It was a whopper of a year for me on my bikes. I pretty much shattered every personal record.
I rode a total of 11,837 miles, 1,926 miles more than last year.
I averaged 32.4 miles per day.
I rode 309 days, taking 56 days off. I never took more than 3 days off in a row.
On my riding days, I averaged 38.3 miles.
I rode 4,300 of miles on my Any Road Tour from Mount Vernon, Virginia to Portland Oregon.
June, all of which was tour riding, was my highest mileage month: 2,260.5 miles.
My longest day was 136 miles from Morehead, Minnesota to Gackle, North Dakota on June 18.
The Mule, my 1991 Specialized Sequoia, accounted for 46.5 percent of my riding, 5,502.5 miles. 281 miles of my riding were done indoors on Big Nellie, my Tour Easy recumbent, mounted on a trainer. Most of this riding was in recovery from medical problems in late December 2017. I only rode the Tour Easy 1,099.5 miles in all. I’d sell it except for its usefulness indoors.
My Bike Friday New World Tourist took me 2,001 miles. It’s fun to ride but it beats me up because it’s little wheels don’t absorb road shock particularly well.
My Surly Cross Check soaked up another 3,234 miles, just riding around the DC area.
To recover from yesterday’s 55 mile meander I decided to do a 36 mile meander on Big Nellie. I mean why not meander while the meandering is good? Again, unbelievably, the weather was absolutely perfect for riding a bike.
Off I rode to do the Tour of Arlington, a loop around Arlington County Virginia entirely on bike trails.
I headed north on the Mount Vernon Trail. I stopped after a half mile to buy lemonade from a little boy and his mom. They were giving the proceeds to a hurricane Harvey charity.
Apparently the word got out that the trail is a nifty place to ride on a holiday with perfect weather because it was CROWDED!!!! Once I cleared Belle Haven Park I was enveloped with the scent of honeysuckle so I stopped to smell the flowers.
I took my time and rode into Old Town Alexandria. The streets were CROWDED!!!! I made it through unscathed and approached the warehouses at the north end of Old Town. I spotted a woman riding up ahead and thought it might be Emilia. Sure enough it was. She didn’t recognize me apparently because I was on my unobtrusive long wheel base recumbent.
Once I said her name and waved she said “Hi John. Is that Nellie?” All was right once more. Big Nellie was flattered to be recognized. If a bike could blush, she would have.
I rode behind a friend of Emilia. They seemed intent on making good time. Emilia and I tried to talk but the one-behind-the-other thing didn’t work. I rushed ahead to get a decent photo of them but they flew by before I could get my phone ready. Then about 10 other bikes rolled by. Soon I was faced with the task of getting past all these people and dealing with heavy on-coming traffic. This is harder on Big Nellie for two reasons: (1) Big Nellie does not accelerate fast and (2) Big Nellie is low to the ground so I can’t see what is coming and what is coming can’t see me. I think I kind of pissed off some people but I managed to get around the crowd and caught up to Emilia and her friends. Her friends went north on the trail at the airport; I followed Emilia west on the Four Mile Run trail. Now when I tried to talk to her, Emilia was on her phone. Oh well.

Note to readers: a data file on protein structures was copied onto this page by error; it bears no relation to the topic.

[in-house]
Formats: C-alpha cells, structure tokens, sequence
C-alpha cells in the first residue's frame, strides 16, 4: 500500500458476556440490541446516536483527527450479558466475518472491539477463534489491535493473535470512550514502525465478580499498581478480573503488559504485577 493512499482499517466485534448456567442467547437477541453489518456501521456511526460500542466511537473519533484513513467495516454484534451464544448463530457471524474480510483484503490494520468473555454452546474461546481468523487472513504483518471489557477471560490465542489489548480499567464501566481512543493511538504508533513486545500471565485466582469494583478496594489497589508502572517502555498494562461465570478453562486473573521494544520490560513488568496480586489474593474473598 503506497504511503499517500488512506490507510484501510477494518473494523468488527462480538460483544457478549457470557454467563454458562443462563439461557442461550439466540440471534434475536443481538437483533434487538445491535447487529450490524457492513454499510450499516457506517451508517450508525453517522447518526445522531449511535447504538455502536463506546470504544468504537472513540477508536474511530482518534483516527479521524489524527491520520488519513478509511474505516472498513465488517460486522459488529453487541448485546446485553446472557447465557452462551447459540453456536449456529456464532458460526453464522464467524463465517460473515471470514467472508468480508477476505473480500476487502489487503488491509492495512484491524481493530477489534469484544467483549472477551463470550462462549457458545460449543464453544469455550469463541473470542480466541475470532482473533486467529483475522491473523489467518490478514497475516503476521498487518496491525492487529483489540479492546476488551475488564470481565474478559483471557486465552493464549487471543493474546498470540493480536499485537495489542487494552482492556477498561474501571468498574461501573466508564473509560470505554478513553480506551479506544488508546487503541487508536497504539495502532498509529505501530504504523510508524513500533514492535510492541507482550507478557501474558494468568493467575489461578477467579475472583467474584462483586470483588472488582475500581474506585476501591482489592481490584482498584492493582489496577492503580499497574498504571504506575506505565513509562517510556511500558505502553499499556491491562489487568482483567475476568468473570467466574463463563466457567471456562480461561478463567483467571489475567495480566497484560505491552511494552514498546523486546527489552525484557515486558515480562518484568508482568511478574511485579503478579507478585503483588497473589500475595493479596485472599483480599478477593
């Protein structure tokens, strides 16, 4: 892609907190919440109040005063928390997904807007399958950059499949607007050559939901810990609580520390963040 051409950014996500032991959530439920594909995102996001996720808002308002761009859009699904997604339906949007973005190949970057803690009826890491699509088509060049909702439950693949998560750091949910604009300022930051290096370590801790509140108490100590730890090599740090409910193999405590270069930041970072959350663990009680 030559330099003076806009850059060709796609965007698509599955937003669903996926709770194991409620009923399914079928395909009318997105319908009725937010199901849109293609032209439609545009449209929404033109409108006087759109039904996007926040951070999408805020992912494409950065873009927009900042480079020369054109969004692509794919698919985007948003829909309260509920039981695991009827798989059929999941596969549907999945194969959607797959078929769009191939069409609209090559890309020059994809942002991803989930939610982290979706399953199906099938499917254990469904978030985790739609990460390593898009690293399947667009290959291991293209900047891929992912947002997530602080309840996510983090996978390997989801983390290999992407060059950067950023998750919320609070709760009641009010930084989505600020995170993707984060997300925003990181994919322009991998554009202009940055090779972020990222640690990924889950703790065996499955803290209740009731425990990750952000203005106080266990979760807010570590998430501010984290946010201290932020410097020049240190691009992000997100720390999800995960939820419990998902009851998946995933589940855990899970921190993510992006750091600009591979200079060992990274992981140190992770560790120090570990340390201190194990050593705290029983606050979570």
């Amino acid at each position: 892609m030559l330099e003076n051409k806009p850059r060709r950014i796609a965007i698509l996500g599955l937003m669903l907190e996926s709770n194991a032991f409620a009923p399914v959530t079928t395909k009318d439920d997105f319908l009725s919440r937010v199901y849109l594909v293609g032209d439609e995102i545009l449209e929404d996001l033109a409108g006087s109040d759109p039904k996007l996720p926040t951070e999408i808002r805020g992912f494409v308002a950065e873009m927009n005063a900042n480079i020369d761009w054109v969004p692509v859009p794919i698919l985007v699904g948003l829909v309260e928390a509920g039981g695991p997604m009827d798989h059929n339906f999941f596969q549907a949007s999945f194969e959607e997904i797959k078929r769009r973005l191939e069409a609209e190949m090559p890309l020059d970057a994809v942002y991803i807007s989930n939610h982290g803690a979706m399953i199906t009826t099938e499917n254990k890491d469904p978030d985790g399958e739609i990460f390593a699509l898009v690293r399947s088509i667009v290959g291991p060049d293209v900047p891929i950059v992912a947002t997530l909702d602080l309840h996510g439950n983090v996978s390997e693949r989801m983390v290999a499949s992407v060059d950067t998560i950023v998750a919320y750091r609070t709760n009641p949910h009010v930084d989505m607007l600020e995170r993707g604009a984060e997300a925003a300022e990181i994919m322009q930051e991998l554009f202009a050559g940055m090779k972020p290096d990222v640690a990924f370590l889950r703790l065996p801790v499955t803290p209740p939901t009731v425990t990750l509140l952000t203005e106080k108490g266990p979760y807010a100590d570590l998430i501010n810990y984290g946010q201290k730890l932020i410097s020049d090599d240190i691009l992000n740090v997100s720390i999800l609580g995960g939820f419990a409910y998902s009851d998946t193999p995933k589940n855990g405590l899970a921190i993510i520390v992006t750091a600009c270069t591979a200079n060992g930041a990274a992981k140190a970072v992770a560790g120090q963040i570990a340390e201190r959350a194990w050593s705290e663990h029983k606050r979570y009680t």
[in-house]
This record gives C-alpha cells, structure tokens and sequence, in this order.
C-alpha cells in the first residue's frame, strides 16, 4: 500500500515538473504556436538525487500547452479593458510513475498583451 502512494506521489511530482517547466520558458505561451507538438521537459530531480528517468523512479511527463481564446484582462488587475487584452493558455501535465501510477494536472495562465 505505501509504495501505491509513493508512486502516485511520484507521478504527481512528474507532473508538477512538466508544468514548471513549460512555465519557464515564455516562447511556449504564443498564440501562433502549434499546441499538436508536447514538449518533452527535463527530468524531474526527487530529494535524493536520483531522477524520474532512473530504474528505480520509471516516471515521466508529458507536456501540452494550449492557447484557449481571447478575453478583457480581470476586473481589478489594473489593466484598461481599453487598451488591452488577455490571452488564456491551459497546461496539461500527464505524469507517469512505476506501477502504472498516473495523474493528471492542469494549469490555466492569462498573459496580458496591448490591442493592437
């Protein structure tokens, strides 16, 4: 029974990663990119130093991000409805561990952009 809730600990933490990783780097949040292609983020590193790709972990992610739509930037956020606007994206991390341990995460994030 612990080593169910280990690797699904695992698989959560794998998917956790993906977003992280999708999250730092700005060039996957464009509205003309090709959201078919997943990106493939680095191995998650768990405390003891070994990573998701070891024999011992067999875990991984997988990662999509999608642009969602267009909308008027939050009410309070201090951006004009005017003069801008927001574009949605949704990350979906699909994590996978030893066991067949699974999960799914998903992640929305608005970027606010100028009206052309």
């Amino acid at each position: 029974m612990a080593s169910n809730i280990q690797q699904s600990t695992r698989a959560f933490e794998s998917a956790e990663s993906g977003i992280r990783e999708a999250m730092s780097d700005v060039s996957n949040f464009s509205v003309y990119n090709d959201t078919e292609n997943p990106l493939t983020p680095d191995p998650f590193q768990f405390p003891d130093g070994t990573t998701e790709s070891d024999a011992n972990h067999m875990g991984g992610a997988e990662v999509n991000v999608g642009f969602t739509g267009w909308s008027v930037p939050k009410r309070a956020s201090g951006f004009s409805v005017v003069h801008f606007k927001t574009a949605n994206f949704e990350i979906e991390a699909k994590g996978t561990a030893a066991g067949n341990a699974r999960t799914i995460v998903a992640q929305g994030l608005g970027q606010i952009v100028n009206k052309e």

I sagged back a bit so as not to intrude on her conversation. That it was in Spanish meant that I had no idea what she was talking anyway, but I wanted to be polite. I kept pace and looked down. Emilia, riding a hybrid with wide tires and chatting on the phone, was cruising along effortlessly at 13 – 14 miles per hour.
I signed Emilia up for the 50 States Ride this year. Ever since she has been sending me messages that she is slow, that she is out of shape, and that I should be nice and wait for her during the ride. She repeated this today during our brief chat. The reality will be rather different, I fear.
Last weekend Emilia and some friends rode to Harpers Ferry (and back) along the C&O Canal. The distance including the ride from her house to the start was about 65 miles each way. Nearly all of it on unpaved surfaces, some of it muddy. When I saw a picture of her in Harpers Ferry on Saturday I thought “Wow, they must have left early.” I thought this because Emilia looked like she had showered and changed clothes. I was wrong. She had just finished the ride. She looked completely relaxed and composed.
The same was true today. She just cruises along. No effort. Today she told me she no longer drinks alcohol or eats sugar. I’ve got a bad feeling about this.
Como se dice “sandbagging” en Espanol?
Anyway, when she got to the end of the Four Mile Run Trail she turned left to go home and I turned right to continue on the Washington and Old Dominion Trail.
After a few more miles I turned right onto the Custis Trail that heads back to the river. The trail has a series of rolling hills. Big Nellie started hill hopping, flying down one hill and up the next. This was why god invented bicycles. Fortunately, this trail was not at all crowded. Wheee!